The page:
Facebook Pixel Making the Mundane Magnificent: Finding Inspiration in Everyday Objects

Making the Mundane Magnificent: Finding Inspiration in Everyday Objects

Chances are you have a tourist attraction in your town. Each day people crowd around and line up to take photographs of it. If you think of the most photographed tourist spots in the United States, you probably come up with the Statue of Liberty, San Francisco Golden Gate Bridge, or Grand Canyon.

Thousands of pictures a year are taken at these destinations, however despite all of the mundane images some people can still produce incredibly unique and breathtaking photographs of these attractions.

If you study the most impressive photos you will find consistent aspects that make the mundane magnificent. To fully appreciate the qualities of such fine art, you should consider working backwards, finding inspiration in everyday objects.

A simple way to make better photos of ordinary objects

Step one – pick something, anything

Pick a simple object from around your house that you see everyday. It doesn’t have to be anything special, just something you use mindlessly each day. It could be anything from your car keys, to a spoon, or a pencil.


In this example we’ll try to make a picture of an ordinary mailbox unique and interesting. This first photo is an example of a mundane run-of-the-mill photograph of a mailbox (above). You should duplicate a similar photograph of your object. Use your camera or camera-phone, and without giving it much thought, just snap a picture of the scene.

Step two – choose a unique camera angle

There are a few variables involved in composing a unique image, but an important one we can explore is camera angle. Beginner and amateur photographers tend to take pictures at the angles in which we are used to naturally seeing things (eye level). One example is a photograph of a pet taken from a standing position looking down at the pet. This is the most common perspective of pet photographs, thus it also tends to be the least interesting or unique. While this is a often heard tip, it gets to the heart of why the angle of a photo is so important. Getting down at ground level provides a perspective that adults are not used to seeing of a pet.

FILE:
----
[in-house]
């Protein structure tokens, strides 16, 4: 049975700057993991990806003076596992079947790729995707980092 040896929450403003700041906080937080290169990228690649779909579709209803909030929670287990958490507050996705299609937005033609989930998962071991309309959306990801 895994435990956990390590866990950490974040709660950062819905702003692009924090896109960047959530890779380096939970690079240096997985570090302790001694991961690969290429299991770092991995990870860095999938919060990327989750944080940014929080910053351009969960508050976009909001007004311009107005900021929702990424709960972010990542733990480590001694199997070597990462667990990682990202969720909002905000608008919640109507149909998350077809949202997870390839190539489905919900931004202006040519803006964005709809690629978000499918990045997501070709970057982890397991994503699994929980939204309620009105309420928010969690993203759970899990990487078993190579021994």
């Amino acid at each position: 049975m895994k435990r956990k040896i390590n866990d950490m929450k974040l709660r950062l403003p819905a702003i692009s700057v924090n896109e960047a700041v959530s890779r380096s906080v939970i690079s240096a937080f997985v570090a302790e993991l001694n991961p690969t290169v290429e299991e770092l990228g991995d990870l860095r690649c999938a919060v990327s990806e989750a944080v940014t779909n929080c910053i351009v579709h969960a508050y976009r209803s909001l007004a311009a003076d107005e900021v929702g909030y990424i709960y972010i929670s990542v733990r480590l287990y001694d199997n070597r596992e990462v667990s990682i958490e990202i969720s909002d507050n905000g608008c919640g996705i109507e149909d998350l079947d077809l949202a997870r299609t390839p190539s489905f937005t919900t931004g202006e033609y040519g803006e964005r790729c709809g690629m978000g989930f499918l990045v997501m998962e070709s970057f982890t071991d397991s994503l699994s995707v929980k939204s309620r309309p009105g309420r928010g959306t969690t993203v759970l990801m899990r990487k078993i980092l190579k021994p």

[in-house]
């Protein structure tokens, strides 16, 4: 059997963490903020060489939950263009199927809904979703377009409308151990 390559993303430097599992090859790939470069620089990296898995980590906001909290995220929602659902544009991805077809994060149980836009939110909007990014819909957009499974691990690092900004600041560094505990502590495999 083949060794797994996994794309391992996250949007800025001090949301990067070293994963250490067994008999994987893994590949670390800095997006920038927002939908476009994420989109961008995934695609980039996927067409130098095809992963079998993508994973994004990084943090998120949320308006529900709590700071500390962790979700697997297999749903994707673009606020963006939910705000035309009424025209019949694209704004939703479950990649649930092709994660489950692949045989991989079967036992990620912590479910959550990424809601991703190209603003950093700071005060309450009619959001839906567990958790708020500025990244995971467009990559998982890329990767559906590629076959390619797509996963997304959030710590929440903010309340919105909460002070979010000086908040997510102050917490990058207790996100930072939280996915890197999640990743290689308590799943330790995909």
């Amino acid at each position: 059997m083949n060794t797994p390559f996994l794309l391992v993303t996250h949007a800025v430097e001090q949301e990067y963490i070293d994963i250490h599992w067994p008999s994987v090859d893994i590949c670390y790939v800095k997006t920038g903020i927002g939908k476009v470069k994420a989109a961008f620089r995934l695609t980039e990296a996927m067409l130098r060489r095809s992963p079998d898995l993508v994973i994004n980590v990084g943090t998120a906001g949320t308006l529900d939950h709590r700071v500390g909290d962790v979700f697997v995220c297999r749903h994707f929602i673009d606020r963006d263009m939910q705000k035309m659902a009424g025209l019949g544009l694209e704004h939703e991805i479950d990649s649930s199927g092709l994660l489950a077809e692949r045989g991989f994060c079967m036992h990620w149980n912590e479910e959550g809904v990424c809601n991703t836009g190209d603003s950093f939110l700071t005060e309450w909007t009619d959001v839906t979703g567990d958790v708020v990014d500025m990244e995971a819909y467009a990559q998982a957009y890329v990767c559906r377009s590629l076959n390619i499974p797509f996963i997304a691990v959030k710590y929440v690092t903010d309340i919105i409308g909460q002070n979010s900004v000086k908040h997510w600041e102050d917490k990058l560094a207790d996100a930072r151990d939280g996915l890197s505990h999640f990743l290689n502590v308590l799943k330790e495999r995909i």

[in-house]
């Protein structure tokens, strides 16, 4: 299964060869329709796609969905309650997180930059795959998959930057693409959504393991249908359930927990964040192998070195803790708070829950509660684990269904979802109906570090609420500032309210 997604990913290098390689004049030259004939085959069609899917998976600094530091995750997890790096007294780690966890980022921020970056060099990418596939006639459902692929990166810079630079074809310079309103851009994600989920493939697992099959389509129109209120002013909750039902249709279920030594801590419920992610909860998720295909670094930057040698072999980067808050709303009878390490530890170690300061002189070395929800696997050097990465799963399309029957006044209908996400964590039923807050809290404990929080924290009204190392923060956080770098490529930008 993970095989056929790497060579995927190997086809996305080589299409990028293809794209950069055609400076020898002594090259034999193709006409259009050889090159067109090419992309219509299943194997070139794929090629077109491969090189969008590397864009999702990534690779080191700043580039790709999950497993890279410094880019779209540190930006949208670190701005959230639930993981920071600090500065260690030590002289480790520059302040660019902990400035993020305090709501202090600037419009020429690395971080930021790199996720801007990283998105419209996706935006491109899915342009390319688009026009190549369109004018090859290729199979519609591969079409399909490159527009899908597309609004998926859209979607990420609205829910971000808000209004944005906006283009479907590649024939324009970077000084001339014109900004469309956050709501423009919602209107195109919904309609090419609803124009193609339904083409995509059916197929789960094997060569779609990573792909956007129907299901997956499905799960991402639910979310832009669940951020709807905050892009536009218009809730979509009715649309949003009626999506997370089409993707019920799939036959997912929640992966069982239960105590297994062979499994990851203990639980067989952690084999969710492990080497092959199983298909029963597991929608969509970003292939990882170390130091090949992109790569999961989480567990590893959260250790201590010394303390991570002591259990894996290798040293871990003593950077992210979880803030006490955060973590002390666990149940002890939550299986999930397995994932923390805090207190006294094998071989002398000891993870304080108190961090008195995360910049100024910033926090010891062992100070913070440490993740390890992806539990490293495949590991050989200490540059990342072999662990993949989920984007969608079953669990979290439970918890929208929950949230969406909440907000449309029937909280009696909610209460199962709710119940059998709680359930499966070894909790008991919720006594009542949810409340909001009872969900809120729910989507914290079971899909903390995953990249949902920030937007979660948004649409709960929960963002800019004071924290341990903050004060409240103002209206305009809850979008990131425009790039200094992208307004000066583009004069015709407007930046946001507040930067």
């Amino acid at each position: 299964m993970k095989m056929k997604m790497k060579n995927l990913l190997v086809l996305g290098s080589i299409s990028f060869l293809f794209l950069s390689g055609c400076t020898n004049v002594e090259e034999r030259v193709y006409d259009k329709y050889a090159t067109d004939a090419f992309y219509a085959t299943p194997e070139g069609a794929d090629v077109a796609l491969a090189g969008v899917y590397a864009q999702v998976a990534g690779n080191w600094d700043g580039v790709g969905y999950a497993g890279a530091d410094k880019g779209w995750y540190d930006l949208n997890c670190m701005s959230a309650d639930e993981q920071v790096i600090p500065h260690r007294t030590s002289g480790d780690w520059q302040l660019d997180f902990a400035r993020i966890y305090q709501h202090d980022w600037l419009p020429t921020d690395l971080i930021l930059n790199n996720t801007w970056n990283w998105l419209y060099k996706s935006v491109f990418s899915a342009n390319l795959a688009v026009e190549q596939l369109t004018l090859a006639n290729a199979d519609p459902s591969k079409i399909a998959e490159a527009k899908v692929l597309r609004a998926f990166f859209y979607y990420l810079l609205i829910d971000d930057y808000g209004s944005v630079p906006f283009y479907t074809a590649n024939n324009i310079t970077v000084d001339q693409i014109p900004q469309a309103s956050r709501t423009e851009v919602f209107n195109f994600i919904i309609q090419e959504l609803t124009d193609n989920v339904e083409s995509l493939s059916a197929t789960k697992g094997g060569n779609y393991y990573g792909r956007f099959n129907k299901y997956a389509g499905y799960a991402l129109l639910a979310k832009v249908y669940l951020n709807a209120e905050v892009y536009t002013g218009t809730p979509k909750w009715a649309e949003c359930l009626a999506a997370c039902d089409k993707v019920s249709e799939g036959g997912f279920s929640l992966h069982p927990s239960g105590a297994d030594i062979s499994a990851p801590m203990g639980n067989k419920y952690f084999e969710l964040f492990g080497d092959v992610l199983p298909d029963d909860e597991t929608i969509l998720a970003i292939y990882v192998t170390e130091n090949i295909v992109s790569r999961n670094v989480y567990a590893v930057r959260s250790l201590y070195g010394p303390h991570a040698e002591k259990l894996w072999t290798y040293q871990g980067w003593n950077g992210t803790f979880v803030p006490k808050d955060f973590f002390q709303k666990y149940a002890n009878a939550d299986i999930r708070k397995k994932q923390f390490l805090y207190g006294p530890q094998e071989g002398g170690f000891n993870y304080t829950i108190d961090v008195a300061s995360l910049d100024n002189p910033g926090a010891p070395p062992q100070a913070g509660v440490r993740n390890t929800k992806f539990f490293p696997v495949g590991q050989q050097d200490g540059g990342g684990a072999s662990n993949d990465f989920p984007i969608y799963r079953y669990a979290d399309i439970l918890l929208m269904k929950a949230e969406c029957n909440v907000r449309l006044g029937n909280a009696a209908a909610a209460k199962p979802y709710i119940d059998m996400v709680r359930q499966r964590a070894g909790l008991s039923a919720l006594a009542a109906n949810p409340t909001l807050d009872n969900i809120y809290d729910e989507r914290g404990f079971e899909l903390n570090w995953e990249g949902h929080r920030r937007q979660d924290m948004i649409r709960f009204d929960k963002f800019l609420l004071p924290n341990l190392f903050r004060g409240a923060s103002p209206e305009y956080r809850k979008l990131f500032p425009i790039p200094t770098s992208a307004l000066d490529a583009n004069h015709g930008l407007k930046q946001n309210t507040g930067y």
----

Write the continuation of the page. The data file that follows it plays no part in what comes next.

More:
Start to think about atypical angles to which people are not generally accustomed. In the pet example, simply lying on the floor and taking a photograph from the perspective of the ground, creates a much more interesting perspective.

In the mailbox example, this photograph (below) was taken from the ground, looking up. By shooting the mailbox at a wide angle, the post of the mailbox becomes slightly distorted and creates a powerful and aggressive look. The mailbox looks much farther away than it is in real life. Furthermore, who ever looks at their mailbox from the ground? It’s a perspective most people are not used to seeing so it creates a unique presentation.


In this next image you are seeing the mailbox from the perspective of the flag. The subject becomes the flag, and creates a sensation that the flag has a meaningful and powerful purpose; there is mail that needs to be picked up!


That’s it!

When taking pictures think about how you can present the photo in a unique fashion. Is there any interesting angle you can get? Can you lie on the ground and look up? Can you get far above and provide a birds-eye view? Look at the people around you, and try to do something different from what everyone else is doing. Often we might see photographers in these awkward positions and think they look silly, but the result is usually a great photograph.

Go beyond just shooting the easy way

Chances are if the picture you are taking is convenient and easy, it won’t be original and breathtaking. Try to get to a place no one else is willing to get to, like climbing a wall, or laying on the ground, or holding the camera high up above your head. These unique angles, blended with the willingness to get into positions others aren’t willing do, typically provides photographic results that are above and beyond the norm.

Even with the most mundane objects, taking some time to think about how you can take the photo differently, can result in a stunning perspective, or unique angle, that makes the ordinary extraordinary and the mundane interesting.

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Justin Varuzzo
Justin Varuzzo

is the owner of Varuzzo Photography. Justin shoots studio photography, events, portraits, and weddings throughout the Hudson Valley region in New York, see more on his blog. He strives for a portfolio where every picture tells a story. In addition to his love of shooting, Justin has the heart of a teacher and wants to share his knowledge of photography.

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